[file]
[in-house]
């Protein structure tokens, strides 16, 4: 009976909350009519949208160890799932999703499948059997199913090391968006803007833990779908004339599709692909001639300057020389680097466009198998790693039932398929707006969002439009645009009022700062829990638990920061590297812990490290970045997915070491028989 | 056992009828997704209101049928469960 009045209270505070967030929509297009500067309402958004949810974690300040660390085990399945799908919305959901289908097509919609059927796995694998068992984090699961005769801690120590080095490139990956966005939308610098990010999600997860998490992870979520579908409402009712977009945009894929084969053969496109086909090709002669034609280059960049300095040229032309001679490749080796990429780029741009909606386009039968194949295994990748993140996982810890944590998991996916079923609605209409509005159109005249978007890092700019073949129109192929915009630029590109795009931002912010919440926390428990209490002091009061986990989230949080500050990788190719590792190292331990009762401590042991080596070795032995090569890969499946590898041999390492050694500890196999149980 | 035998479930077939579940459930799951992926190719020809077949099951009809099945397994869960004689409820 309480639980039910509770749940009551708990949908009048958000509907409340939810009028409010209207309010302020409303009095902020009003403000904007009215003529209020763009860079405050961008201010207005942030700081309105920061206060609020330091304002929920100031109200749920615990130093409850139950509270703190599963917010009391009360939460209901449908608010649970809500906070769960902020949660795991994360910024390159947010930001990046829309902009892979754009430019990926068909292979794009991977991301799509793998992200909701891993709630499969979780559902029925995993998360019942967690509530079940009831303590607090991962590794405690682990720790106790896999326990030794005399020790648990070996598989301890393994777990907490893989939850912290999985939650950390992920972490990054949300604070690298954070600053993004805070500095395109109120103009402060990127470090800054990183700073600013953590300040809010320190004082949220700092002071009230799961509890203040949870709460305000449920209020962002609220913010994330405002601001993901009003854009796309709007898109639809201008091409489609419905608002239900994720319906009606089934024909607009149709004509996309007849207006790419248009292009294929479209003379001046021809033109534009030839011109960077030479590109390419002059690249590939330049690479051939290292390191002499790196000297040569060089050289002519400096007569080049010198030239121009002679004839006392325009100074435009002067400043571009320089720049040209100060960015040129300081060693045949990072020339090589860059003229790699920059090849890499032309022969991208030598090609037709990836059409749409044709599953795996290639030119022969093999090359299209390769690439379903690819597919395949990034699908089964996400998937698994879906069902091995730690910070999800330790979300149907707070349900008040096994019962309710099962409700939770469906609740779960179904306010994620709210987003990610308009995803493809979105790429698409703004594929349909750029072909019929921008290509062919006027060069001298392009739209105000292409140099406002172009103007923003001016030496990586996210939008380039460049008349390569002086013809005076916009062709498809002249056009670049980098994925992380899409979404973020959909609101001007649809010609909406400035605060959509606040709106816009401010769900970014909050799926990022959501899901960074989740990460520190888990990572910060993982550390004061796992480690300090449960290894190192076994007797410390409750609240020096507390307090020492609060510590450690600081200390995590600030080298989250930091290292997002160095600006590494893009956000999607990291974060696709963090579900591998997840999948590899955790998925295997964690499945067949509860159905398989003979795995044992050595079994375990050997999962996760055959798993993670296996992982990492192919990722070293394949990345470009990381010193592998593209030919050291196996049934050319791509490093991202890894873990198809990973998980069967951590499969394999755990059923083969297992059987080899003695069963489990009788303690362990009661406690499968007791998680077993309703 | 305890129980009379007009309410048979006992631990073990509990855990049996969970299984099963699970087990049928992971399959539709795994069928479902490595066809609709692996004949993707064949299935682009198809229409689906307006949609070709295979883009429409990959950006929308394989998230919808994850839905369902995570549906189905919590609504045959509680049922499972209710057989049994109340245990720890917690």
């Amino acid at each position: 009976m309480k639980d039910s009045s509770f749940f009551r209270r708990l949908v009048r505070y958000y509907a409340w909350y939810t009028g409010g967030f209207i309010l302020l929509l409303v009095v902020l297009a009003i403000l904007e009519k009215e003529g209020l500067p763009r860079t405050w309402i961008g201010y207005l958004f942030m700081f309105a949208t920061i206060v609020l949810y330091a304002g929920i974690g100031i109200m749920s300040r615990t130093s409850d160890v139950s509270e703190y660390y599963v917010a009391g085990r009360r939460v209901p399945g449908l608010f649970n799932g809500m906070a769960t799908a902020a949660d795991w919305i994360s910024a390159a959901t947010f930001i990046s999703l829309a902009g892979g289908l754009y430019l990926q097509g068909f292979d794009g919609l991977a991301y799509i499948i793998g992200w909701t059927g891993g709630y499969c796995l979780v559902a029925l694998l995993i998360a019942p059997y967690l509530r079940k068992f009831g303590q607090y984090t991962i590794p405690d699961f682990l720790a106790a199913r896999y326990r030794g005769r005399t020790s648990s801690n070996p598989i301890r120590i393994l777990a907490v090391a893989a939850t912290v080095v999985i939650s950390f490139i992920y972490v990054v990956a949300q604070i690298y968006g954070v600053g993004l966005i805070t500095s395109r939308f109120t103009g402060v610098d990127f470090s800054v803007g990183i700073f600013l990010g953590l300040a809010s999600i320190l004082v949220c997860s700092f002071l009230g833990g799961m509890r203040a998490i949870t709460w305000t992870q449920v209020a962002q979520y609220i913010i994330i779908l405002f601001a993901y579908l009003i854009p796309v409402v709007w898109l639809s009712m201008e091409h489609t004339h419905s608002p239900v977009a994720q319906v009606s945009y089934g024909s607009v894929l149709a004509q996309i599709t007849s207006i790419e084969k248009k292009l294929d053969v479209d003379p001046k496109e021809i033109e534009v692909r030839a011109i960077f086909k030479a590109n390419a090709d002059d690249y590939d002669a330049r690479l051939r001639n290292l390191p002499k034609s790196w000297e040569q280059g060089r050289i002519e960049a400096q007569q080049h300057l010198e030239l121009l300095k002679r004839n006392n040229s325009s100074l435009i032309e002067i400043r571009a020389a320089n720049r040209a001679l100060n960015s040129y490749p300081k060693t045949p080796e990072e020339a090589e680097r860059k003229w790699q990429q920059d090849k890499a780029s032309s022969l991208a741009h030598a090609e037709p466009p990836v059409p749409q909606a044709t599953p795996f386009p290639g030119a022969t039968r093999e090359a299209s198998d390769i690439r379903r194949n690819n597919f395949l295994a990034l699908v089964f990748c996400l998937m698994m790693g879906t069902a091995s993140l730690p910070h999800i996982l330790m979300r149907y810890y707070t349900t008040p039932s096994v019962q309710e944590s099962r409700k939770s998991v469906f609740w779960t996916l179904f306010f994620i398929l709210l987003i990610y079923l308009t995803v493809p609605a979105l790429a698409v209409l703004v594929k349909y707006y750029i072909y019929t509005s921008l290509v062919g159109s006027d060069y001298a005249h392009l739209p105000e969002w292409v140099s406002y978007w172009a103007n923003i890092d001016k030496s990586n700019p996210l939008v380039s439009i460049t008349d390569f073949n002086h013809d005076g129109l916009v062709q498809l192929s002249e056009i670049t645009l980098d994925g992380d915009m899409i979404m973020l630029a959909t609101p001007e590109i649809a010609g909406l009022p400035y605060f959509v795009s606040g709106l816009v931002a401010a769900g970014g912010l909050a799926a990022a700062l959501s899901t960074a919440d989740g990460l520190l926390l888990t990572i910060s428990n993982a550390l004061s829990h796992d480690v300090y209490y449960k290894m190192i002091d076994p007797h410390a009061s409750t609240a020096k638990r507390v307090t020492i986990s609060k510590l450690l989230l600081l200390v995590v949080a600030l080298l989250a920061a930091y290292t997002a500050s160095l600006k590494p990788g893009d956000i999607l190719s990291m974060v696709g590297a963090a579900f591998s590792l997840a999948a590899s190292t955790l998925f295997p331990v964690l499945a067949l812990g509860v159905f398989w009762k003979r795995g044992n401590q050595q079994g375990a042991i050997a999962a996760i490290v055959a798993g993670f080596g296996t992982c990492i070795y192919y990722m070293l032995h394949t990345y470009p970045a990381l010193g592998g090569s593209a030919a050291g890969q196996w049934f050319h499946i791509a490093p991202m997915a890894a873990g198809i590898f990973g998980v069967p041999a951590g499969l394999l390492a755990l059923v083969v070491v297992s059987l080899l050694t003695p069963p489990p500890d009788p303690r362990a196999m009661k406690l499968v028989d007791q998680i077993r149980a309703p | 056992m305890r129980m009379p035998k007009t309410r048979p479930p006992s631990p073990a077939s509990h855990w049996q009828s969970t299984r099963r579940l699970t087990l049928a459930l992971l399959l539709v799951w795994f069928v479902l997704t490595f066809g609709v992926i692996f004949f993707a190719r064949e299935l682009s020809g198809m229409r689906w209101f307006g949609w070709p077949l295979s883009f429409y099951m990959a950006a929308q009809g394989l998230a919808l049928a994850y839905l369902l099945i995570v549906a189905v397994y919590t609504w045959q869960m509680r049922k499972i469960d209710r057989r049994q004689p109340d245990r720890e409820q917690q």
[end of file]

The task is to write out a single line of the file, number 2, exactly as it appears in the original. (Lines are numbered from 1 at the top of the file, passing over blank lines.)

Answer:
């Protein structure tokens, strides 16, 4: 009976909350009519949208160890799932999703499948059997199913090391968006803007833990779908004339599709692909001639300057020389680097466009198998790693039932398929707006969002439009645009009022700062829990638990920061590297812990490290970045997915070491028989 | 056992009828997704209101049928469960 009045209270505070967030929509297009500067309402958004949810974690300040660390085990399945799908919305959901289908097509919609059927796995694998068992984090699961005769801690120590080095490139990956966005939308610098990010999600997860998490992870979520579908409402009712977009945009894929084969053969496109086909090709002669034609280059960049300095040229032309001679490749080796990429780029741009909606386009039968194949295994990748993140996982810890944590998991996916079923609605209409509005159109005249978007890092700019073949129109192929915009630029590109795009931002912010919440926390428990209490002091009061986990989230949080500050990788190719590792190292331990009762401590042991080596070795032995090569890969499946590898041999390492050694500890196999149980 | 035998479930077939579940459930799951992926190719020809077949099951009809099945397994869960004689409820 309480639980039910509770749940009551708990949908009048958000509907409340939810009028409010209207309010302020409303009095902020009003403000904007009215003529209020763009860079405050961008201010207005942030700081309105920061206060609020330091304002929920100031109200749920615990130093409850139950509270703190599963917010009391009360939460209901449908608010649970809500906070769960902020949660795991994360910024390159947010930001990046829309902009892979754009430019990926068909292979794009991977991301799509793998992200909701891993709630499969979780559902029925995993998360019942967690509530079940009831303590607090991962590794405690682990720790106790896999326990030794005399020790648990070996598989301890393994777990907490893989939850912290999985939650950390992920972490990054949300604070690298954070600053993004805070500095395109109120103009402060990127470090800054990183700073600013953590300040809010320190004082949220700092002071009230799961509890203040949870709460305000449920209020962002609220913010994330405002601001993901009003854009796309709007898109639809201008091409489609419905608002239900994720319906009606089934024909607009149709004509996309007849207006790419248009292009294929479209003379001046021809033109534009030839011109960077030479590109390419002059690249590939330049690479051939290292390191002499790196000297040569060089050289002519400096007569080049010198030239121009002679004839006392325009100074435009002067400043571009320089720049040209100060960015040129300081060693045949990072020339090589860059003229790699920059090849890499032309022969991208030598090609037709990836059409749409044709599953795996290639030119022969093999090359299209390769690439379903690819597919395949990034699908089964996400998937698994879906069902091995730690910070999800330790979300149907707070349900008040096994019962309710099962409700939770469906609740779960179904306010994620709210987003990610308009995803493809979105790429698409703004594929349909750029072909019929921008290509062919006027060069001298392009739209105000292409140099406002172009103007923003001016030496990586996210939008380039460049008349390569002086013809005076916009062709498809002249056009670049980098994925992380899409979404973020959909609101001007649809010609909406400035605060959509606040709106816009401010769900970014909050799926990022959501899901960074989740990460520190888990990572910060993982550390004061796992480690300090449960290894190192076994007797410390409750609240020096507390307090020492609060510590450690600081200390995590600030080298989250930091290292997002160095600006590494893009956000999607990291974060696709963090579900591998997840999948590899955790998925295997964690499945067949509860159905398989003979795995044992050595079994375990050997999962996760055959798993993670296996992982990492192919990722070293394949990345470009990381010193592998593209030919050291196996049934050319791509490093991202890894873990198809990973998980069967951590499969394999755990059923083969297992059987080899003695069963489990009788303690362990009661406690499968007791998680077993309703 | 305890129980009379007009309410048979006992631990073990509990855990049996969970299984099963699970087990049928992971399959539709795994069928479902490595066809609709692996004949993707064949299935682009198809229409689906307006949609070709295979883009429409990959950006929308394989998230919808994850839905369902995570549906189905919590609504045959509680049922499972209710057989049994109340245990720890917690």